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As tax policy analysts, wonks and researchers, it’s not a surprise that we love data and number crunching. But we also appreciate an eloquent turn of phrase. So, after reading Apple CEO Tim Cook’s response to this week’s European Commission (EC) ruling on his company’s tax avoidance, we had to admit his letter is a compelling, lyrical work of art. Convincing obfuscations often are.

Within hours of the EU competition Commissioner Margrethe Vestager’s announcement that Apple will have to repay as much as $14.5 billion in illegal Irish tax breaks, Cook wrote a letter claiming that the EU’s decision is a money grab, violates Irish law and will undermine the sovereignty of EU nations:

“It is effectively proposing to replace Irish tax laws with a view of what the Commission thinks the law should have been. This would strike a devastating blow to the sovereignty of EU member states over their own tax matters, and to the principle of certainty of law in Europe,” Cook wrote.

In a vacuum, this is compelling. But this phrase and Cook’s entire letter ignore why Apple was the target of an EC investigation in the first place, not to mention what the EC seeks to accomplish with this ruling: applying the same 12.5 percent tax rate to Apple’s Irish profits that must be paid by the thousands of smaller Irish businesses.

More generally, Cook’s argument that the EC decision strikes a “devastating blow to the sovereignty of EU member states” misses the forest for the trees. When countries like Ireland can dole out special tax deals to companies as big as Apple, the ability of every other nation to tax corporate profits is threatened. Imposing basic limits on the ability of tax havens to subvert the tax base of other nations helps strengthen the rule of law and makes it possible for the corporate tax to survive in the modern era. If the most profitable corporations in the world are able to negotiate sweetheart deals that essentially zero out their taxes, the “sovereignty” of EU member states over their tax systems will be utterly meaningless in the long run.

But the master stroke at the heart of Cook’s letter is an extraordinary claim of the black-is-white, night-is-day variety: that “[a]t its root, the Commission’s case is not about how much Apple pays in taxes.”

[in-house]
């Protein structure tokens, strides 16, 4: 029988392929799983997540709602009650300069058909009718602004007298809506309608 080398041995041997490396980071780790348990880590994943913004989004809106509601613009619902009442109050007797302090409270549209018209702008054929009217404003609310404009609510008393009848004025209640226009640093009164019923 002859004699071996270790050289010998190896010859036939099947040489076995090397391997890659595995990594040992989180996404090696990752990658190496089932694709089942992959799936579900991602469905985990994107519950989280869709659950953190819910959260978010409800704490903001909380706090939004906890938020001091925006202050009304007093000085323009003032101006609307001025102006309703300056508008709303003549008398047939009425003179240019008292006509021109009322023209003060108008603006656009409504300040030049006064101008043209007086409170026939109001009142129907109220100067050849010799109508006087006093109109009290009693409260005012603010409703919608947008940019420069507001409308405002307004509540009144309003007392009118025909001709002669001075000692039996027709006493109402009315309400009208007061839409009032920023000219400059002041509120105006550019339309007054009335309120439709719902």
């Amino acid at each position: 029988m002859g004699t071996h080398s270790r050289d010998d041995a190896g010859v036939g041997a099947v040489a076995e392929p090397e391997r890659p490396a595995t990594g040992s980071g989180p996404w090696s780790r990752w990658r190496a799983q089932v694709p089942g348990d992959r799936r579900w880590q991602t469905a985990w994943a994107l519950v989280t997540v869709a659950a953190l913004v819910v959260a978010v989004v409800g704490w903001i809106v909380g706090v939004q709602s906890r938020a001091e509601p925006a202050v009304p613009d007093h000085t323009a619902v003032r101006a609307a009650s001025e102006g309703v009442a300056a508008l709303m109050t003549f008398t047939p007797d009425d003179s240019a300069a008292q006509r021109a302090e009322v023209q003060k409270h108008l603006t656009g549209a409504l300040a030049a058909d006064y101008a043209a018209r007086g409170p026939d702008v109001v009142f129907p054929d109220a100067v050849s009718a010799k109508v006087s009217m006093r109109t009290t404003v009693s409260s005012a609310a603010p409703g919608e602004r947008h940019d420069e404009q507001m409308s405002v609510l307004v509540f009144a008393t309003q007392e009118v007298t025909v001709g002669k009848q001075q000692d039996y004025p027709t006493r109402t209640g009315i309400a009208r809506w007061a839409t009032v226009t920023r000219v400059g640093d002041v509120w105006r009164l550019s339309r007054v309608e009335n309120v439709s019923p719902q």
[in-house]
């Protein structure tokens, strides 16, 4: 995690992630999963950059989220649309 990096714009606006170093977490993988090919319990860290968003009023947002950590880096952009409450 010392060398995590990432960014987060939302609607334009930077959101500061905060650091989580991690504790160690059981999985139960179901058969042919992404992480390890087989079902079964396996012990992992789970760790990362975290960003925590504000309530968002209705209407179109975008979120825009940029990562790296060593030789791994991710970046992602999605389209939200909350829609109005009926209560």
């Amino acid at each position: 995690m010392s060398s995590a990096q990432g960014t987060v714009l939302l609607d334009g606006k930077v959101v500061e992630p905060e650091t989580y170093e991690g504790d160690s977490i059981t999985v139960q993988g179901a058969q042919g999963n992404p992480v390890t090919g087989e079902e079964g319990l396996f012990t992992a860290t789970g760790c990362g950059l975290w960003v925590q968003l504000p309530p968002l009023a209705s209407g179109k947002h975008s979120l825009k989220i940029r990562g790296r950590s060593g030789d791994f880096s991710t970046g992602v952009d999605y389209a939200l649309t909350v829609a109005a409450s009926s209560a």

There is one narrow sense in which this is true: the EC’s ruling really focuses on just how little Apple pays in taxes. But make no mistake, the main finding of Vestager’s commission, and of a U.S. Senate investigation of Apple’s Irish subsidiaries that announced its findings three years ago, is that Apple has played the Irish tax system and Irish taxpayers like a piano, creating a special post-office-box subsidiary with tax rates so low it’s hard to discern how many zeros to insert after the decimal point to show Apple in fact paid some semblance of taxes to the Irish government (the company’s 0.005 percent Irish rate in 2014 is precariously close to zero).

Cook attempts to counter the EC’s low-tax-rate claims by pointing out that Apple is “the largest taxpayer in the world.” While this claim is not easy to verify, it seems plausible given the enormity of Apple’s worldwide profits, which totaled $72 billion in 2015—more than virtually any Fortune 500 corporation in recorded history. Even the lowest tax rate on $72 billion will yield a very large number—but that doesn’t make Apple a good corporate citizen. It is possible for a company as highly profitable as Apple to pay billions in taxes and still clock in at a super low rate. Conspicuously absent in Cook’s rebuttal is any mention of the tax rate the company pays.

More so than most companies, Apple’s leadership clearly values public relations. The company cherishes its image as a responsible corporate citizen. But the EC’s huge tax penalty against the tech giant confirms what the U.S. Senate’s Permanent Subcommittee on Investigations first found more than three years ago: Apple has taken steps to set up an elaborate network of shell corporations with little or no substance, for the sole purpose of avoiding paying taxes to the United States and other nations.

Tim Cook has made we data crunchers at ITEP and CTJ appreciate the power of words, for sure. But as much as we have the skill to tease out what data tell us about tax trends, we—and the broader public—are also savvy enough to read between the lines and discern the difference between truth and a well-delivered public relations ploy.